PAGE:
It is no coincidence that alchemists were making colours for artists. Colour is central to alchemy. To make the Philosopher’s Stone, the substance that could allegedly transform base metals to gold, one had to conduct chemical reactions that would take the raw materials through a specified sequence of colour changes. So it is not surprising that the alchemists tended to focus their attention on the substances that offered a wide range of different colours. These turned out to be many of the same materials that artists were using as pigments.
Take lead, for instance. It was known since ancient times that exposing it to the fumes of vinegar and animal dung turned it white, owing to the formation of lead carbonate. This was known as white lead, and was the painter’s finest white pigment right up until the nineteenth century.
But if you roast white lead carefully in air, you can convert it to lead tetroxide, which is red. This pigment, called red lead, was used in the classical world at least since the second century AD. Cennino Cennini simply says of it, “A colour known as red lead is red, and it is manufactured by alchemy.” In medieval Latin it was called minium, and its extensive use in medieval illuminated manuscripts gives us the word “miniature”, although it is purely coincidental that these works were small (to fit on the page). The Indian and Persian miniatures of the seventeenth to nineteenth centuries, which also feature red lead abundantly, are often finely detailed but not necessarily small at all.
Further roasting of red lead creates a yellow material: lead monoxide, or litharge. This was used in the Middle Ages as a pigment, under the name massicot. To us, there is nothing extraordinary about these reactions of lead with various gases. But to the alchemists, they would have been seen as evidence of some fundamental change that was ‘purifying’ the lead, bringing it closer to the colour of gold.
Yet the finest red pigment of the Middle Ages was, to the alchemists, perhaps the most fascinating substance of all. The Islamic alchemists instigated the notion that all metals are composed of two basic substances or ‘principles’: sulphur and mercury. Alchemical or ‘sophic’ sulphur and mercury were considered to be somewhat abstract substances, different from the real sulphur and mercury one could extract from the earth. But nevertheless, if you mix these two raw elements together and heat them, something miraculous happens. The dirty yellow sulphur and the silvery mercury combine to form a hard, blackish red material: mercury sulphide, which turns bright red when finely ground. Painters knew it as vermilion.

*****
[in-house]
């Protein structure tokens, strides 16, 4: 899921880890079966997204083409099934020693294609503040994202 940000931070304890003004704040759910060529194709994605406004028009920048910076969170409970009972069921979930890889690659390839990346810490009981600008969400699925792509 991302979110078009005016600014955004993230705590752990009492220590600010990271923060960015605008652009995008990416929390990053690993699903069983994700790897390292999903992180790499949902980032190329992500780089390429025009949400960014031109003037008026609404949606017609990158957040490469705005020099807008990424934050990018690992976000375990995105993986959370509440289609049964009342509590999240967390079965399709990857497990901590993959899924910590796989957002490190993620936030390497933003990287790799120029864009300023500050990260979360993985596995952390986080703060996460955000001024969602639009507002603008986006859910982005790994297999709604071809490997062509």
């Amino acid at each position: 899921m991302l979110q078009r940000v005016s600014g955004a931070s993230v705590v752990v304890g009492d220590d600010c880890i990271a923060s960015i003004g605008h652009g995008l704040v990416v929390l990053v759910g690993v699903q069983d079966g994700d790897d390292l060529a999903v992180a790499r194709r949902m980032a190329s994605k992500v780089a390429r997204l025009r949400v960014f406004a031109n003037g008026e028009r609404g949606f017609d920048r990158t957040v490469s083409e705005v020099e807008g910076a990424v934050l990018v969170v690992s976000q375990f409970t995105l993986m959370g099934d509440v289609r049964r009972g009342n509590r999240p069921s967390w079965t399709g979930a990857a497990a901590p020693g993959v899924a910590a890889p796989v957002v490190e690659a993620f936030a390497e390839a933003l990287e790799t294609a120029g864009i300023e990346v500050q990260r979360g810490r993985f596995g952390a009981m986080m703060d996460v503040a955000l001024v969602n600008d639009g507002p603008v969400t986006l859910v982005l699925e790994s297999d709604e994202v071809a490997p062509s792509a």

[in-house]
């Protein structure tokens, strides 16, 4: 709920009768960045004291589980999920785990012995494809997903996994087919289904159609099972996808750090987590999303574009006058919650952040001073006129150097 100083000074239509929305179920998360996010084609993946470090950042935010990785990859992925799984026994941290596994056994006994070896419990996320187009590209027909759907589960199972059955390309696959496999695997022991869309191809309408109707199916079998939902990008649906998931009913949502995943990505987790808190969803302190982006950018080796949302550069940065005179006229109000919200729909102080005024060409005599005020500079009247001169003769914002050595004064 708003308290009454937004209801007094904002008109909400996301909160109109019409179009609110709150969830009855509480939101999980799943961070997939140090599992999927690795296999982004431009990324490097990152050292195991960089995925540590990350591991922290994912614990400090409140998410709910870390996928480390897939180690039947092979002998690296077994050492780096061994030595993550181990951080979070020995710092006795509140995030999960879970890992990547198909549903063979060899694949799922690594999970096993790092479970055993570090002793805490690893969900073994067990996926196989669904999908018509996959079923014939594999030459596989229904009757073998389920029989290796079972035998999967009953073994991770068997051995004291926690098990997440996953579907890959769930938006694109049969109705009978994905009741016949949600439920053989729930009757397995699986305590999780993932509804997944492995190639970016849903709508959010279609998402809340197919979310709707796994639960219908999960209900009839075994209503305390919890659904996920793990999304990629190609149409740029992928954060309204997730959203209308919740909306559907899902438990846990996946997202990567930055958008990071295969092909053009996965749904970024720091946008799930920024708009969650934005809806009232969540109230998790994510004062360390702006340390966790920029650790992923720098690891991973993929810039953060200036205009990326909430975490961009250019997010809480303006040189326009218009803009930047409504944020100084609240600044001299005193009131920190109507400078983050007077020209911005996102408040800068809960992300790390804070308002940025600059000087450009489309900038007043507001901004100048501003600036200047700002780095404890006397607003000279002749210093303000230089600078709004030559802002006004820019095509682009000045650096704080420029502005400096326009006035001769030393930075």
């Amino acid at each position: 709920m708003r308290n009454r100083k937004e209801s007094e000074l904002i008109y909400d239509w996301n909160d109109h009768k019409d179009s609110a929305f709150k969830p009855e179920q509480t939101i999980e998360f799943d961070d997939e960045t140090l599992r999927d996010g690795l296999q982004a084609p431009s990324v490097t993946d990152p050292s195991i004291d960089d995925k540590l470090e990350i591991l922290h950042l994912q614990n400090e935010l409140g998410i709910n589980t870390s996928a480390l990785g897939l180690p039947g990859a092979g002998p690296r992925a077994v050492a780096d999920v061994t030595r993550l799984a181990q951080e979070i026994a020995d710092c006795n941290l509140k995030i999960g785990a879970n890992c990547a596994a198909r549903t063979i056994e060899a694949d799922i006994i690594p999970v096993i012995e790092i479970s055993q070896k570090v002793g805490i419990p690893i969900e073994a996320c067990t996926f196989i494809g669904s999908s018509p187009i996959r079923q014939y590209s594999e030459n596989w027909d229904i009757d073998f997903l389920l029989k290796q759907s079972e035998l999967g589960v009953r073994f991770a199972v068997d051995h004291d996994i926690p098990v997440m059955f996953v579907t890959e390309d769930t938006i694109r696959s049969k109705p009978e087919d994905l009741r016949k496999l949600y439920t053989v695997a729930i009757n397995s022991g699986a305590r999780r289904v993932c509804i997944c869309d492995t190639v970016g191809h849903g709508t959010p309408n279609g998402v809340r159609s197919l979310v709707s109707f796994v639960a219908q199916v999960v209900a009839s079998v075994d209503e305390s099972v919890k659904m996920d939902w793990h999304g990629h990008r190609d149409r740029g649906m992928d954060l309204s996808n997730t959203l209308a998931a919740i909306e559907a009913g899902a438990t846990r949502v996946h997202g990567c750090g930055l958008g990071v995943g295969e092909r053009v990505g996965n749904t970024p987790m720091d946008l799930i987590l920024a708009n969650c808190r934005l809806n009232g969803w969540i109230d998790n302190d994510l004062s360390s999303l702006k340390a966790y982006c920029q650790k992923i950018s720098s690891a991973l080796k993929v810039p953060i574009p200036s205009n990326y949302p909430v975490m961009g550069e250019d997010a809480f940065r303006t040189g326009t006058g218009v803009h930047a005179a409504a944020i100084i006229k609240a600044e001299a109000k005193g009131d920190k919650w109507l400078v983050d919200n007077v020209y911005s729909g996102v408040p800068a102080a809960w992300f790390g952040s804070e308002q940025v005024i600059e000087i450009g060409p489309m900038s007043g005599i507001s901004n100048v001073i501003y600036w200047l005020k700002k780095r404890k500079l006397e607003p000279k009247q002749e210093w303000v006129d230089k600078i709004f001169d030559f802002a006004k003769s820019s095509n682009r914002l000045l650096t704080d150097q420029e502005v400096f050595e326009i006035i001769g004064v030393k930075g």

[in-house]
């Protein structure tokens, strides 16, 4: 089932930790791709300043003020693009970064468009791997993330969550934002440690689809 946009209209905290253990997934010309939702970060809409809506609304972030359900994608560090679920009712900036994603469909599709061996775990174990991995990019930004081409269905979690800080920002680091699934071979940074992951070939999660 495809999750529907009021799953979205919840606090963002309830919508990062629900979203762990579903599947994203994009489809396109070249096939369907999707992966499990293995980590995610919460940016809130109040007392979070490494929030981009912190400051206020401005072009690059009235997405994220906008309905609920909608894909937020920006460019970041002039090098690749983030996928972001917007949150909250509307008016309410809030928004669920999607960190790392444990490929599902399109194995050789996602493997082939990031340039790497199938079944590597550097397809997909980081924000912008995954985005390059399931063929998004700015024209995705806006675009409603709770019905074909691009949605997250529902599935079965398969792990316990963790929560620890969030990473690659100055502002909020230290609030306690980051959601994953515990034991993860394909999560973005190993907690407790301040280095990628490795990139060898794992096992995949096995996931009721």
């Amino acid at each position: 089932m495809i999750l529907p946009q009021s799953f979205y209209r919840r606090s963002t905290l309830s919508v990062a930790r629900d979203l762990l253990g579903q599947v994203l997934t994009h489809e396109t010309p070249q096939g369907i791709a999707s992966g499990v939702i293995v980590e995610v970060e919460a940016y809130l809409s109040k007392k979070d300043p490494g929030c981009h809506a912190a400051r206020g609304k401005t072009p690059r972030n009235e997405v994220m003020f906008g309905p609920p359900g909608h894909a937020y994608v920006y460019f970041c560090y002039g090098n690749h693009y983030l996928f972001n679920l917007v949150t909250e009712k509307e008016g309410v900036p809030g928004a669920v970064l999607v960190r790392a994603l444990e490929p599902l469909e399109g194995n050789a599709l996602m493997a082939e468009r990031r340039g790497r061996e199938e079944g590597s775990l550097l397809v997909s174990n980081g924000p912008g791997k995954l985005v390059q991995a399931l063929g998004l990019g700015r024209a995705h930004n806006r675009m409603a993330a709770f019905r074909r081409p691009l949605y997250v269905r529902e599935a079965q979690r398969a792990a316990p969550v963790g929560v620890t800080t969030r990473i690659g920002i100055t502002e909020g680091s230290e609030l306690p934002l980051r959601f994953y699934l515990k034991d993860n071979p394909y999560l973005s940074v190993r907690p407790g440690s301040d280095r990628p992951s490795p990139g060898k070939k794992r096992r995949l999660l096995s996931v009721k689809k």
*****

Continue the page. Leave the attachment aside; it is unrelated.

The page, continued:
The eleventh-century Benedictine monk Theophilus describes the synthesis of vermilion in his own craftsman’s manual:
- …take sulphur (of which there are three kinds: white, black, and yellow), break it up on a dry stone, and add to it two equal parts of mercury, weighed out on the scales. When you have mixed them carefully, put them into a glass jar. Cover it all over with clay, block up the mouth so that no fumes can escape, and put it near the fire to dry. Then bury it in blazing coals and as soon as it begins to get hot, you will hear a crashing inside, as the mercury unites with the blazing sulphur. When the noise stops, immediately remove the jar, open it, and take out the pigment.
This is surely as detailed as any later description of a standard laboratory synthesis, although it bears tell-tale signs of alchemical origins.
Cennino simply advises the painter to get it ready-made from the alchemists – but not ready-ground, because some of them had a tendency to adulterate it with brick dust, to make it go further.
The art historian Daniel Thompson has claimed that the invention of vermilion was the central innovation of medieval art:
- No other scientific invention has had so great and lasting an effect upon painting practice as the invention of this colour· Given abundant vermilion, the standard of intensity in the painter’s palette automatically rises. Equally brilliant blues and greens and yellows were required to go with it· If the Middle Ages had not had this brilliant red, they could hardly have developed the standards of colouring which they upheld; and there would have been less use for the inventions of the other brilliant colours which came on the scene in and after the twelfth century.
We can see how much medieval artists loved vermilion by the way they would apply it in flat swathes, for everyone to marvel at (Figure 5).
To us, these blocks of unshaded colour look odd, a little cartoon-like. But the aim of the medieval artist was not to paint realistically. The subjects are almost always religious, and the artists themselves were often monks, or at least were hired by monasteries. They believed, like the Egyptians, that paintings had a symbolic religious power, which was enhanced if one used the finest materials and displayed them unmixed. So medieval works are rich in vermilion and gold leaf – and, in the later Middle Ages, in a still more wondrous pigment: ultramarine.
There had never been a blue like ultramarine, and I don’t think there ever has been since. Cennino says,
- Ultramarine blue is a colour illustrious, beautiful, and most perfect, beyond all other colours; one could not say anything about it, or do anything with it, that its quality would not still surpass.